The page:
Very special relativity

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Ignoring gravity, experimental bounds seem to suggest that special relativity with its Lorentz symmetry and Poincaré symmetry describes spacetime. Surprisingly, Cohen and Glashow[1] have demonstrated that a small subgroup of the Lorentz group is sufficient to explain all the current bounds.

The minimal subgroup in question can be described as follows: The stabilizer of a null vector is the special Euclidean group SE(2), which contains T(2) as the subgroup of parabolic transformations. This T(2), when extended to include either parity or time reversal (i.e. subgroups of the orthochronous and time-reversal respectively), is sufficient to give us all the standard predictions. Their new symmetry is called very special relativity (VSR).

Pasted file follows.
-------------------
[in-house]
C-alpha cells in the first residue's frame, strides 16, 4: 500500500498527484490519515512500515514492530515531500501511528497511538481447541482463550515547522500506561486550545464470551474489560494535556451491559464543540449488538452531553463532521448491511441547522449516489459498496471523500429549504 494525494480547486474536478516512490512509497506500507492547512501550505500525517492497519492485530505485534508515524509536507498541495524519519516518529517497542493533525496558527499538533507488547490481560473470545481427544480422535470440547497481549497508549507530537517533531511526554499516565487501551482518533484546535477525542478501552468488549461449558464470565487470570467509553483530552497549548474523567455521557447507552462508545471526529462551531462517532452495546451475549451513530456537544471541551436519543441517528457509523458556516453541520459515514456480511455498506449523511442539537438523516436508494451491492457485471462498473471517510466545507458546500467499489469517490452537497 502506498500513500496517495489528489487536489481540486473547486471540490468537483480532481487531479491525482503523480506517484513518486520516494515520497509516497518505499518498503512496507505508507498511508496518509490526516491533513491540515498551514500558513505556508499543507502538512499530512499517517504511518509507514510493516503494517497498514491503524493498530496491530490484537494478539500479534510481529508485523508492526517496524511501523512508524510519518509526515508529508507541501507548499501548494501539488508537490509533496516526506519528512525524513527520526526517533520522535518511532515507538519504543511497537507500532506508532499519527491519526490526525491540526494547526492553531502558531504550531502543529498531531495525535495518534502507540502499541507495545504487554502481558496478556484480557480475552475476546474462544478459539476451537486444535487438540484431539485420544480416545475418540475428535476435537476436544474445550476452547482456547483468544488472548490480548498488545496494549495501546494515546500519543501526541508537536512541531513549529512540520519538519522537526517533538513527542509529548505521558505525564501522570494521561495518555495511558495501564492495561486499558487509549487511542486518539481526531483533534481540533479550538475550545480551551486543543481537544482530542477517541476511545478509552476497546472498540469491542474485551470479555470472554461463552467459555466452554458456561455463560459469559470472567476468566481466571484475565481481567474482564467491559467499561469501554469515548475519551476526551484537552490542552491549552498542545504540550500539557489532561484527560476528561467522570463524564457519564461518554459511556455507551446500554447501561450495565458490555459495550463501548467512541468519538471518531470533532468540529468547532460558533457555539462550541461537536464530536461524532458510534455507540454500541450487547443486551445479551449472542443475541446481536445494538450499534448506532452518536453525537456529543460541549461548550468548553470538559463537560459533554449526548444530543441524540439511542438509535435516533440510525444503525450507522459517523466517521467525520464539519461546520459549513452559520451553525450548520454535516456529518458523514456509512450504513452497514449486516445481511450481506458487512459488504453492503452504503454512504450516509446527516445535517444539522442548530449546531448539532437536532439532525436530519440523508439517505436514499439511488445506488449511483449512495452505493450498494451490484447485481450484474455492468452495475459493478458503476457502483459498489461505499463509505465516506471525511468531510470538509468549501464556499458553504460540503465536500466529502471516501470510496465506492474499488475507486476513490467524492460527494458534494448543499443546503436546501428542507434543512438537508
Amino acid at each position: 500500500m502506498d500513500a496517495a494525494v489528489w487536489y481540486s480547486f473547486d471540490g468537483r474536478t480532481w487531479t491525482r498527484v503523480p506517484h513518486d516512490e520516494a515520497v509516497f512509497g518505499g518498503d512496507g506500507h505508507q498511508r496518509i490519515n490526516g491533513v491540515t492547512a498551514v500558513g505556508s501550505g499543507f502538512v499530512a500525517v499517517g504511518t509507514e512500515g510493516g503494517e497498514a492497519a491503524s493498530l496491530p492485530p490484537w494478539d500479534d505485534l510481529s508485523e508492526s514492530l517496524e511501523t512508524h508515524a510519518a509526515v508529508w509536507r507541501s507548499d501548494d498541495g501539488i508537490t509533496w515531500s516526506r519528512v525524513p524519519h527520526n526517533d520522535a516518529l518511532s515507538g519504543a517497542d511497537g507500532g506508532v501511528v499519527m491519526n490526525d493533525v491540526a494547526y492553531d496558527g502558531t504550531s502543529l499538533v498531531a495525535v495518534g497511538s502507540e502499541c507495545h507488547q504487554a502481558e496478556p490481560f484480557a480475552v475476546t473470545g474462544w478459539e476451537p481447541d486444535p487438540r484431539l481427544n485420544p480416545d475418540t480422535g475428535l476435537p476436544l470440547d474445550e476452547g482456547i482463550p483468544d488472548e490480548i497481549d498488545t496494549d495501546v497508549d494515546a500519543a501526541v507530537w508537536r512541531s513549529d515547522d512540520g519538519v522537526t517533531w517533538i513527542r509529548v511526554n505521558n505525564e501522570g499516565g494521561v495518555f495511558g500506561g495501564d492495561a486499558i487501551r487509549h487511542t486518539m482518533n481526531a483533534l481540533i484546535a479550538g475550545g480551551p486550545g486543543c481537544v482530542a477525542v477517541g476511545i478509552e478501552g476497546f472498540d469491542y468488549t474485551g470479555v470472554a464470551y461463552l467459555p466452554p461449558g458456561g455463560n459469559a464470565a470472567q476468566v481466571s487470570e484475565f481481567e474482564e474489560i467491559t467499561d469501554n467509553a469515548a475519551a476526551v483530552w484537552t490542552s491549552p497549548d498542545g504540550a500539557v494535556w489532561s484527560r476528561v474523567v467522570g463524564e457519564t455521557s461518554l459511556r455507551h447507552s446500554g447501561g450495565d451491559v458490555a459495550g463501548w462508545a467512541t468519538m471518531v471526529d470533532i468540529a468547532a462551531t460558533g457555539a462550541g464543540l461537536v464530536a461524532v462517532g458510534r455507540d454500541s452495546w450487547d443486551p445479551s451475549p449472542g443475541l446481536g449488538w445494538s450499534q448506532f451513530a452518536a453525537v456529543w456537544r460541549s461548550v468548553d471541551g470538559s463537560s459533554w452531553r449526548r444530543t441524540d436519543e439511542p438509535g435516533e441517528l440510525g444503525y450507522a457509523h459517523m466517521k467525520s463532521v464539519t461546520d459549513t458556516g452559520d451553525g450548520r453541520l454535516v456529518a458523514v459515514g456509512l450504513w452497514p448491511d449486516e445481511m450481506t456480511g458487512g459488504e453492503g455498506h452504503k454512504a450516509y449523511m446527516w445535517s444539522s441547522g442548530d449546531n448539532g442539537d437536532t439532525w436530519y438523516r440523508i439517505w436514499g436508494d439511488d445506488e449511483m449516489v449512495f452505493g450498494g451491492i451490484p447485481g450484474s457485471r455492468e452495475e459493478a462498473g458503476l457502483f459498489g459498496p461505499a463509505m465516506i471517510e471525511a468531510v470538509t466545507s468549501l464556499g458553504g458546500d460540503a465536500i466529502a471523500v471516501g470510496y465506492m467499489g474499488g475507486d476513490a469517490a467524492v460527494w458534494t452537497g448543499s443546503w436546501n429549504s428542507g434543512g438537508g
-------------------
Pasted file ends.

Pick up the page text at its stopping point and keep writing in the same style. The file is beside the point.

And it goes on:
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  1. ^ Cohen, Andrew G.; Glashow, Sheldon L. (2006). "Very special relativity". Physical Review Letters. 97 (2). Bibcode:2006PhRvL..97b1601C. arXiv:hep-ph/0601236Freely accessible. doi:10.1103/PhysRevLett.97.021601.